Business service as a sector remains underinvested by private equity and venture capital firms, Jie Gong, Partner, Pantheon Ventures, and a member of the Asia Regional Investment Committee and Global Coinvestment Committee, said in an interaction.
With companies in Asia, especially China, witnessing substantial growth, it will be more efficient to outsource some services, and as the complexity of their operations may require more sophisticated solutions, these firms will need to access best practice in specialist areas, she noted.
Beyond just outsourcing, for the investors’ community, there is an opportunity in the consolidation theme for a platform roll-up play as the business service sectors tend to be very fragmented with a large number of sub-scale firms with uneven quality, Jie added.
“If you look at the portion of business service deals in Chinese PE, it is a much smaller slice compared with the US. On the VC side we are also seeing early evidence of SaaS companies getting traction among enterprise customers,” she said.
Jie is of the view that this space remains underinvested as it has a long tail of small-sized participants: “This lack of scale has contained deal flow in this area,” she said.
On PE’s outlook towards the traditional industries, Jie said digitalization has blurred the distinct delineation between the technology and traditional sectors.
“Instead, the distinction has become more focused on the stage of the business, i.e. early stage or mature stage. We’ve seen a number of GPs sponsor businesses in traditional industry sectors that have been able to demonstrate forward-thinking and integrated capabilities to adapt and capitalize upon disruption in their sectors and industries,” she added.
A year ago you mentioned that China continues to throw up sectors that are underinvested by PE. And you added that business service was such an area. Has it changed since then?
I had highlighted outsourcing as a theme for business services and commented that the sector has in general not attracted a large amount of PE capital. These businesses provide services in specialist areas that are typically not core to a business and offer solutions to reduce cost and improve efficiency. When you think of the development in China over the last several decades, company sizes have grown substantially. It is typically the case that small businesses, at the start of their growth cycle, will cover everything in-house; but as they grow in size, it is often more efficient to outsource some services. By way of example, the complexity of operations can require more sophisticated solutions, and business may need to access best practice in specialist areas.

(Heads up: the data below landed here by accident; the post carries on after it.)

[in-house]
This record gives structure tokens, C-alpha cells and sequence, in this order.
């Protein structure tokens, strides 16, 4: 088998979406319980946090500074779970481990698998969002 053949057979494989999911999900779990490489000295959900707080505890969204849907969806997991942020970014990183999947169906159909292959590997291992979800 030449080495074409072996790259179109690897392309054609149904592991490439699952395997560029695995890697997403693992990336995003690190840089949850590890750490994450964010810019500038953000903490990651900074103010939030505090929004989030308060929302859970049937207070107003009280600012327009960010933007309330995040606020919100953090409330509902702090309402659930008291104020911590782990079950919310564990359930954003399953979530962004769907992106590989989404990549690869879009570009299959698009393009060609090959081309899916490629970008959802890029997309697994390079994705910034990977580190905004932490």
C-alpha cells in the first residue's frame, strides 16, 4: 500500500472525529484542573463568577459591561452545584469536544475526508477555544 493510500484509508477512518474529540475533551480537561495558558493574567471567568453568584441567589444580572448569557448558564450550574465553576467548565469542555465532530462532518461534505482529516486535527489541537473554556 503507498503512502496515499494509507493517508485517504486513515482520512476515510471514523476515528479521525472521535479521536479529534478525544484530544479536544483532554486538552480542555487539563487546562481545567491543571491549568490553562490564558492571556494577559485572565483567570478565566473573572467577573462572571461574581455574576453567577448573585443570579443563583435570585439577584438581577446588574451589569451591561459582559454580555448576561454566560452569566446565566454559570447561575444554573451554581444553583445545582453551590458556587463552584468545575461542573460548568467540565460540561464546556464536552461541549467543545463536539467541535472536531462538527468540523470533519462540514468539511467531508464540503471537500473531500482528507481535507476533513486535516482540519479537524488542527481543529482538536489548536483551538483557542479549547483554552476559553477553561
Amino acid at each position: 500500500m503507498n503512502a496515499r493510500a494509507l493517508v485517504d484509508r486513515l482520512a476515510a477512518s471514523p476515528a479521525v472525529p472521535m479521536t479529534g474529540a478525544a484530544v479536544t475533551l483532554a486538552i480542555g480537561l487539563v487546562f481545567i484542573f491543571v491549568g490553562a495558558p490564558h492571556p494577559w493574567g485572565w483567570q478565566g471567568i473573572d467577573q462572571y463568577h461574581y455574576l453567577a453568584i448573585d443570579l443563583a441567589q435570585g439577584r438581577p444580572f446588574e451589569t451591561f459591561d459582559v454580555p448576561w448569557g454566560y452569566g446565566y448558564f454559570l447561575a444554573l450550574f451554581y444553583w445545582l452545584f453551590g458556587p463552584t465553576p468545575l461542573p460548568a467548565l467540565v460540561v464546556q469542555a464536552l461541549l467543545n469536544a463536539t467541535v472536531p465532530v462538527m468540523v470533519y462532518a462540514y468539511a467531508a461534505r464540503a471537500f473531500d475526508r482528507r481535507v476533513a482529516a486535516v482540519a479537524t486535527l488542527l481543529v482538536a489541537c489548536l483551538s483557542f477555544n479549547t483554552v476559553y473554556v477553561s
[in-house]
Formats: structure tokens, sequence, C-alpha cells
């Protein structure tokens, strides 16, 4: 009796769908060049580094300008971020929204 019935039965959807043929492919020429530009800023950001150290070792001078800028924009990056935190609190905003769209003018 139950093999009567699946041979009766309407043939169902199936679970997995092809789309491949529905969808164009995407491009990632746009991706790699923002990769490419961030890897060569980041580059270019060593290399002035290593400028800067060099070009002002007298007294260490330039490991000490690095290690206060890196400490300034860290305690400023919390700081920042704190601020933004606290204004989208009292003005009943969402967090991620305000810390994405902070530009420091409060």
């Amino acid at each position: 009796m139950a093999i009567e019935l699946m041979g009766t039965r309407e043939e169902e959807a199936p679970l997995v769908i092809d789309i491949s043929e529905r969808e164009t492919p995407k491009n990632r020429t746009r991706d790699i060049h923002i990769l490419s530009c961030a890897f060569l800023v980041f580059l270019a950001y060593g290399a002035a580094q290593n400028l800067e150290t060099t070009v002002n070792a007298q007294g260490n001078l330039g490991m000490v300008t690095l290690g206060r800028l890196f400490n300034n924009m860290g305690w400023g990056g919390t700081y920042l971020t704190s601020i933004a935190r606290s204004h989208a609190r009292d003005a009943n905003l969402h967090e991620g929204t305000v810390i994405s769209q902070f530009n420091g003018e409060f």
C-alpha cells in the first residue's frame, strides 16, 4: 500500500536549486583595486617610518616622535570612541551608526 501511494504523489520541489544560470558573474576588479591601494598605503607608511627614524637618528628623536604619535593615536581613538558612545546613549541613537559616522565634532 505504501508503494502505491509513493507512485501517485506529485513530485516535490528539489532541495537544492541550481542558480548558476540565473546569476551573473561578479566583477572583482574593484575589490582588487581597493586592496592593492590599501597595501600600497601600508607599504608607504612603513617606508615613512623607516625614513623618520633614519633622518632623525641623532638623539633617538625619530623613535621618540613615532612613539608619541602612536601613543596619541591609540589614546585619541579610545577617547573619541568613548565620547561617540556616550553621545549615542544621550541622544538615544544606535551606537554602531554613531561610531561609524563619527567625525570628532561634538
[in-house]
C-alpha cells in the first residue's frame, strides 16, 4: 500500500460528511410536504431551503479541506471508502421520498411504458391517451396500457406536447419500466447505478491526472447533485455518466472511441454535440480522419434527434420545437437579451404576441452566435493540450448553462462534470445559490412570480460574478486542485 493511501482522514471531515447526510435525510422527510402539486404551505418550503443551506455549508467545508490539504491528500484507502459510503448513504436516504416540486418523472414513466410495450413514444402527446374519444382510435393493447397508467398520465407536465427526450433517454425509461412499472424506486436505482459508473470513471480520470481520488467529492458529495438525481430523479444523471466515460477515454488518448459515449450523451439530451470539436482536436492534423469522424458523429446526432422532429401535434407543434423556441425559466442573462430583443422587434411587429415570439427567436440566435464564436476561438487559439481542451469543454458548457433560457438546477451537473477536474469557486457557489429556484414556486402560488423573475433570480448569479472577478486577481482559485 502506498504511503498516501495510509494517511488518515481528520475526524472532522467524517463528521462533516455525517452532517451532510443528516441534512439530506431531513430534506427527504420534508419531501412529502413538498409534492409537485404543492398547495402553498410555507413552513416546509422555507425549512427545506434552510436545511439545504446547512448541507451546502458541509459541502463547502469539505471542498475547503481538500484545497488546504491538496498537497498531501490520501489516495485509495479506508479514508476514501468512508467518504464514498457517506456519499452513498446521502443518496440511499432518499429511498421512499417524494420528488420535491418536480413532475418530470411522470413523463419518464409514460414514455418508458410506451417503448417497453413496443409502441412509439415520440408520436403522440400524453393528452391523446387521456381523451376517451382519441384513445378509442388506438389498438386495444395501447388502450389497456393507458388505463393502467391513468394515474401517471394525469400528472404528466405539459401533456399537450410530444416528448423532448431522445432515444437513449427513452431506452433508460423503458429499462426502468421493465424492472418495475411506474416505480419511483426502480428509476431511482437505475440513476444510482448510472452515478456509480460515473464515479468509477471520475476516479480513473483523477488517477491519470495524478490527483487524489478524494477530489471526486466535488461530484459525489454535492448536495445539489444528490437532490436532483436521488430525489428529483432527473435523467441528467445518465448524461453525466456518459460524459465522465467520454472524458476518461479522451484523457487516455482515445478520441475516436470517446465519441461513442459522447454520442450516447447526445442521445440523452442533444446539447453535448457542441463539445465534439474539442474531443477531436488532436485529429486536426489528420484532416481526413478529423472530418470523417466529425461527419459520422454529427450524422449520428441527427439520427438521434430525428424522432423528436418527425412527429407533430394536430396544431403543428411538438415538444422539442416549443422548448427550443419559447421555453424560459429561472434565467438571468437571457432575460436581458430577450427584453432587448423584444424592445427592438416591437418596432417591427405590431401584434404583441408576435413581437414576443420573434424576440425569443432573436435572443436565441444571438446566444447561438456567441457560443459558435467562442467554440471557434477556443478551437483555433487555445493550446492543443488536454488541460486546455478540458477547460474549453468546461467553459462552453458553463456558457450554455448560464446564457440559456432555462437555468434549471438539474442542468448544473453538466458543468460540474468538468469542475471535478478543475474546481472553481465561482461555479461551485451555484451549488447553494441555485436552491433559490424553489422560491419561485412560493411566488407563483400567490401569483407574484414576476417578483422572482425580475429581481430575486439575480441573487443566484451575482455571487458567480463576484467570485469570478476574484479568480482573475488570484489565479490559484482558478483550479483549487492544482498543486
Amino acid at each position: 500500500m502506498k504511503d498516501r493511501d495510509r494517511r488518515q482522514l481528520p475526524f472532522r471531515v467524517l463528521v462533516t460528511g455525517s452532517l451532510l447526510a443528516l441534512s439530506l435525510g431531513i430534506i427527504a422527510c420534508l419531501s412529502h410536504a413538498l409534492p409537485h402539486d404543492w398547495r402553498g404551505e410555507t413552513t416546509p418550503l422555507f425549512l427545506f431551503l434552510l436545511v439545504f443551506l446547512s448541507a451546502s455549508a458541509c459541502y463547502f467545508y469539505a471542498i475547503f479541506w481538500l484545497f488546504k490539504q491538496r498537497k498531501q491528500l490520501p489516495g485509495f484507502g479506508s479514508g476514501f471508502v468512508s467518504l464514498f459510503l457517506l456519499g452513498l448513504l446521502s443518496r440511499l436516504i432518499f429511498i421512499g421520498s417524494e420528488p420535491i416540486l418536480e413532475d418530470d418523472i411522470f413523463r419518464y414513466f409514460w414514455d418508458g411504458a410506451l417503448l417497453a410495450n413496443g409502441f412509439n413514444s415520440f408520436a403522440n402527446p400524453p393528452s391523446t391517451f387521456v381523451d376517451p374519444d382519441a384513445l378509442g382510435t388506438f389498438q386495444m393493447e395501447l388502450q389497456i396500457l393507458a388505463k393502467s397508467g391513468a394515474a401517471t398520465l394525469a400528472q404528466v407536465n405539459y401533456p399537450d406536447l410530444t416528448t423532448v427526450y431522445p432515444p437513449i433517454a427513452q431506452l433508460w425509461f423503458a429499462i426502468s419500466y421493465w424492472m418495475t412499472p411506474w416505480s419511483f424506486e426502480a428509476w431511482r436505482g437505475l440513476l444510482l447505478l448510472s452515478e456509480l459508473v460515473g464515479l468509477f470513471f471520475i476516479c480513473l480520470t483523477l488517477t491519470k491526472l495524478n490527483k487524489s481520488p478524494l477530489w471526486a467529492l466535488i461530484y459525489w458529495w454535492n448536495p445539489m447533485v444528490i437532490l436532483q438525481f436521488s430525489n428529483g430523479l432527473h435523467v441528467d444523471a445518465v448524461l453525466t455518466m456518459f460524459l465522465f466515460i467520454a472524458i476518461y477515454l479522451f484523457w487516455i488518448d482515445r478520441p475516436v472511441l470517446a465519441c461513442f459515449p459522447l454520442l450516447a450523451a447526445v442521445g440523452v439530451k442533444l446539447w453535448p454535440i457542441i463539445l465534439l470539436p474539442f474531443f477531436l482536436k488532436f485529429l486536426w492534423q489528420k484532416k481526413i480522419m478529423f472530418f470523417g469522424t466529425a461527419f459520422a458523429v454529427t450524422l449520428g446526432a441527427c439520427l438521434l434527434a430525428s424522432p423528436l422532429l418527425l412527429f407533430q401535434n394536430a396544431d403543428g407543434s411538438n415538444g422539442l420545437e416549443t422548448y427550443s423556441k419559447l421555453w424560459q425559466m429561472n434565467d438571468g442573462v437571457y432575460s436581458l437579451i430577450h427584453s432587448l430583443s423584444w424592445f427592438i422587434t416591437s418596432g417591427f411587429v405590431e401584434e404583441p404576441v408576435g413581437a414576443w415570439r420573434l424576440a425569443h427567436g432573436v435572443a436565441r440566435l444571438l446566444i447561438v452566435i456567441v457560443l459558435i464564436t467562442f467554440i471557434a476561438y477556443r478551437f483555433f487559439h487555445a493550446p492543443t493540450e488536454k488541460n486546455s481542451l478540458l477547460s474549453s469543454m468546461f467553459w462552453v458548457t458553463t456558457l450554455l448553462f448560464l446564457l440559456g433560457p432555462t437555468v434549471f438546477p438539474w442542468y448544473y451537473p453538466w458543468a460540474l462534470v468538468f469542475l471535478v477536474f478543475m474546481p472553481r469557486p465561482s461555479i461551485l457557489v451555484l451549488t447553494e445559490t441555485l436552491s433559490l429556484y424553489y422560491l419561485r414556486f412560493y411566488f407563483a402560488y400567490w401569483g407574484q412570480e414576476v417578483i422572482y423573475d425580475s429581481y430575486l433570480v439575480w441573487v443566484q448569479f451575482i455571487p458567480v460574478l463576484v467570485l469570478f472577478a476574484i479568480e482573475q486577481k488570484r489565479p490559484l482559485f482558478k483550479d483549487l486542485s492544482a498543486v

In addition to the outsourcing theme, there is, in my view, also a large consolidation theme for a platform roll-up play as the business service sectors tend to be very fragmented with a large number of sub-scale firms with uneven quality. Those are all enabling factors for business service companies to flourish today. If you look at the portion of business service deals in Chinese PE, it is a much smaller slice compared with the US. On the VC side we are also seeing early evidence of SaaS companies getting traction among enterprise customers.
Why haven’t GPs done more in this area?
The business service space tends to have a long tail of small-sized participants. This lack of scale has contained deal flow in this area. Only in recent years have a number of companies reaching scale that put them on the radar of GPs. We are also seeing examples of a US- or Europe-headquartered company seeking to expand its Asian operation, an initiative which could benefit from PE’s local knowledge and network. Expansion such as this requires some heavy-lifting by GPs to open doors, help with recruitment, advise on organizational structure and strategies that adapt the business to the Asian local environment.
All GPs say they add value. How many really have the capability to do that?
I think there is a very large spectrum as to what value-add can amount to. Generally, the more knowledge and prior experience a GP has in a given sector, the more value they can add. We are seeing a much higher percentage of Chinese GPs developing sector specialization. The hunting ground for fund opportunities is much more diverse and interesting today compared with 6-7 years ago when the pool of managers was pretty homogenous.
Of late, we are seeing a trend where some of the LPs who typically don’t do early stage VC are putting capital into such firms as they want to get into deals early – your thoughts?